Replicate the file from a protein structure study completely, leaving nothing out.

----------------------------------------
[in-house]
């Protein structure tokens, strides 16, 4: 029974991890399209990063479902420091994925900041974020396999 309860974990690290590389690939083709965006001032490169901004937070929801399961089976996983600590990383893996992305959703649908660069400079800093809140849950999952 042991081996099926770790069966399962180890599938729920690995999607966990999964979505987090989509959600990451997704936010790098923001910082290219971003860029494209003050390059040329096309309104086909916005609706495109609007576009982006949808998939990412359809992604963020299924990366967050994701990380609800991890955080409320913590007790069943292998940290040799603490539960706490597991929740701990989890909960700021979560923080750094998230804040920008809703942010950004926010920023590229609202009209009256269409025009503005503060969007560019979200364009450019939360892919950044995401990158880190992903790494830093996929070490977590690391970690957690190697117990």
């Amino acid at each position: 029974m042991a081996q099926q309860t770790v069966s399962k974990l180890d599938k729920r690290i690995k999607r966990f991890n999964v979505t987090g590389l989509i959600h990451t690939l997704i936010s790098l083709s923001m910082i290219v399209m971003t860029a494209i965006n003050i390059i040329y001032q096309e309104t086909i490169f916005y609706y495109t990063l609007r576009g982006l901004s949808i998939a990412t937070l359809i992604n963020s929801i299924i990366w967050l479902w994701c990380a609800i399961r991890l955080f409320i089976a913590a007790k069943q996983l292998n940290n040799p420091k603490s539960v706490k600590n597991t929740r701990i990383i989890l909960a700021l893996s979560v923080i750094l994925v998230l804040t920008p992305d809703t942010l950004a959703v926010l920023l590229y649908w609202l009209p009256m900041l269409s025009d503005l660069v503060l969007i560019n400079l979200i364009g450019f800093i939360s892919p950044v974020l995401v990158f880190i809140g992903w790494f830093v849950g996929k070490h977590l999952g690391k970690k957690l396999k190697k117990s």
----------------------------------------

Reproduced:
[in-house]
């Protein structure tokens, strides 16, 4: 029974991890399209990063479902420091994925900041974020396999 309860974990690290590389690939083709965006001032490169901004937070929801399961089976996983600590990383893996992305959703649908660069400079800093809140849950999952 042991081996099926770790069966399962180890599938729920690995999607966990999964979505987090989509959600990451997704936010790098923001910082290219971003860029494209003050390059040329096309309104086909916005609706495109609007576009982006949808998939990412359809992604963020299924990366967050994701990380609800991890955080409320913590007790069943292998940290040799603490539960706490597991929740701990989890909960700021979560923080750094998230804040920008809703942010950004926010920023590229609202009209009256269409025009503005503060969007560019979200364009450019939360892919950044995401990158880190992903790494830093996929070490977590690391970690957690190697117990």
């Amino acid at each position: 029974m042991a081996q099926q309860t770790v069966s399962k974990l180890d599938k729920r690290i690995k999607r966990f991890n999964v979505t987090g590389l989509i959600h990451t690939l997704i936010s790098l083709s923001m910082i290219v399209m971003t860029a494209i965006n003050i390059i040329y001032q096309e309104t086909i490169f916005y609706y495109t990063l609007r576009g982006l901004s949808i998939a990412t937070l359809i992604n963020s929801i299924i990366w967050l479902w994701c990380a609800i399961r991890l955080f409320i089976a913590a007790k069943q996983l292998n940290n040799p420091k603490s539960v706490k600590n597991t929740r701990i990383i989890l909960a700021l893996s979560v923080i750094l994925v998230l804040t920008p992305d809703t942010l950004a959703v926010l920023l590229y649908w609202l009209p009256m900041l269409s025009d503005l660069v503060l969007i560019n400079l979200i364009g450019f800093i939360s892919p950044v974020l995401v990158f880190i809140g992903w790494f830093v849950g996929k070490h977590l999952g690391k970690k957690l396999k190697k117990s």